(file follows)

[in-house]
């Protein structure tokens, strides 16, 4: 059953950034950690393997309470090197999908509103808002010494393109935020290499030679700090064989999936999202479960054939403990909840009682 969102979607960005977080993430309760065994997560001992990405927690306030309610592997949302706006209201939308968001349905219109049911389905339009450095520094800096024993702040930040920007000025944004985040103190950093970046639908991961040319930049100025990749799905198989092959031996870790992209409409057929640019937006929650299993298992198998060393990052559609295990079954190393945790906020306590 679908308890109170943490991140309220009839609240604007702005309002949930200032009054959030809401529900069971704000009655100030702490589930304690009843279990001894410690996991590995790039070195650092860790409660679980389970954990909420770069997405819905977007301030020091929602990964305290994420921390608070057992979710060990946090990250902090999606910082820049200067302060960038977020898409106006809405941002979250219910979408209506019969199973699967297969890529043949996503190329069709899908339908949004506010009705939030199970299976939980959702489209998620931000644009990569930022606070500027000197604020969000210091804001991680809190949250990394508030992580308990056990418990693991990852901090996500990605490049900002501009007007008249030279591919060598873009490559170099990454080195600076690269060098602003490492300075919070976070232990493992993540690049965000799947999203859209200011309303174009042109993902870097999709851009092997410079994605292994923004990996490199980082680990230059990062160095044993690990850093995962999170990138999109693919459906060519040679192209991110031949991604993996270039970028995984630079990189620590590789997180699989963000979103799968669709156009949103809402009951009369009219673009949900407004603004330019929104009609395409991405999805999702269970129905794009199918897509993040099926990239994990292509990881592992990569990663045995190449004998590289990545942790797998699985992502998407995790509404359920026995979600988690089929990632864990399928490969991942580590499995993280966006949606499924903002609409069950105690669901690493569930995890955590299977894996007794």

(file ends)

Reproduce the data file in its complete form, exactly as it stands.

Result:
[in-house]
């Protein structure tokens, strides 16, 4: 059953950034950690393997309470090197999908509103808002010494393109935020290499030679700090064989999936999202479960054939403990909840009682 969102979607960005977080993430309760065994997560001992990405927690306030309610592997949302706006209201939308968001349905219109049911389905339009450095520094800096024993702040930040920007000025944004985040103190950093970046639908991961040319930049100025990749799905198989092959031996870790992209409409057929640019937006929650299993298992198998060393990052559609295990079954190393945790906020306590 679908308890109170943490991140309220009839609240604007702005309002949930200032009054959030809401529900069971704000009655100030702490589930304690009843279990001894410690996991590995790039070195650092860790409660679980389970954990909420770069997405819905977007301030020091929602990964305290994420921390608070057992979710060990946090990250902090999606910082820049200067302060960038977020898409106006809405941002979250219910979408209506019969199973699967297969890529043949996503190329069709899908339908949004506010009705939030199970299976939980959702489209998620931000644009990569930022606070500027000197604020969000210091804001991680809190949250990394508030992580308990056990418990693991990852901090996500990605490049900002501009007007008249030279591919060598873009490559170099990454080195600076690269060098602003490492300075919070976070232990493992993540690049965000799947999203859209200011309303174009042109993902870097999709851009092997410079994605292994923004990996490199980082680990230059990062160095044993690990850093995962999170990138999109693919459906060519040679192209991110031949991604993996270039970028995984630079990189620590590789997180699989963000979103799968669709156009949103809402009951009369009219673009949900407004603004330019929104009609395409991405999805999702269970129905794009199918897509993040099926990239994990292509990881592992990569990663045995190449004998590289990545942790797998699985992502998407995790509404359920026995979600988690089929990632864990399928490969991942580590499995993280966006949606499924903002609409069950105690669901690493569930995890955590299977894996007794």